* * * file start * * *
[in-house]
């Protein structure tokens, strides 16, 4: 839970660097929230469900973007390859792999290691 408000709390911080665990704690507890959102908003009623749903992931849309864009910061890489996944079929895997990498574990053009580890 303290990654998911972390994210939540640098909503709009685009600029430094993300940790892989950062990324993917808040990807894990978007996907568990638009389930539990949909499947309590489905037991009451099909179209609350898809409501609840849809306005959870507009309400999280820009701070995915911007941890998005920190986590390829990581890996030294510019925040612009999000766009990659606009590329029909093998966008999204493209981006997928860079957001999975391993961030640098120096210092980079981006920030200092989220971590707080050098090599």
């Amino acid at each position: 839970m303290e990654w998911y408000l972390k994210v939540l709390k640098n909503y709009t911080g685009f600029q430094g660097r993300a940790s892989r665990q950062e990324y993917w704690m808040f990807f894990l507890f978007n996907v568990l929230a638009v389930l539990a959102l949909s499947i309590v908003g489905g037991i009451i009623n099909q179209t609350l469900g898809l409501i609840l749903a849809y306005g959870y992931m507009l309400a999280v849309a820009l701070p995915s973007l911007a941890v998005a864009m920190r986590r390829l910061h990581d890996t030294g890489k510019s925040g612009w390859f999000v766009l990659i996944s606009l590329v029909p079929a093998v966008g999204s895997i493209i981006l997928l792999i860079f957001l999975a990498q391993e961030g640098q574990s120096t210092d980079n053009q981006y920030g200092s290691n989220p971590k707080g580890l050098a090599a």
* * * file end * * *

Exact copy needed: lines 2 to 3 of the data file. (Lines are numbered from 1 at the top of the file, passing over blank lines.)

């Protein structure tokens, strides 16, 4: 839970660097929230469900973007390859792999290691 408000709390911080665990704690507890959102908003009623749903992931849309864009910061890489996944079929895997990498574990053009580890 303290990654998911972390994210939540640098909503709009685009600029430094993300940790892989950062990324993917808040990807894990978007996907568990638009389930539990949909499947309590489905037991009451099909179209609350898809409501609840849809306005959870507009309400999280820009701070995915911007941890998005920190986590390829990581890996030294510019925040612009999000766009990659606009590329029909093998966008999204493209981006997928860079957001999975391993961030640098120096210092980079981006920030200092989220971590707080050098090599």
């Amino acid at each position: 839970m303290e990654w998911y408000l972390k994210v939540l709390k640098n909503y709009t911080g685009f600029q430094g660097r993300a940790s892989r665990q950062e990324y993917w704690m808040f990807f894990l507890f978007n996907v568990l929230a638009v389930l539990a959102l949909s499947i309590v908003g489905g037991i009451i009623n099909q179209t609350l469900g898809l409501i609840l749903a849809y306005g959870y992931m507009l309400a999280v849309a820009l701070p995915s973007l911007a941890v998005a864009m920190r986590r390829l910061h990581d890996t030294g890489k510019s925040g612009w390859f999000v766009l990659i996944s606009l590329v029909p079929a093998v966008g999204s895997i493209i981006l997928l792999i860079f957001l999975a990498q391993e961030g640098q574990s120096t210092d980079n053009q981006y920030g200092s290691n989220p971590k707080g580890l050098a090599a």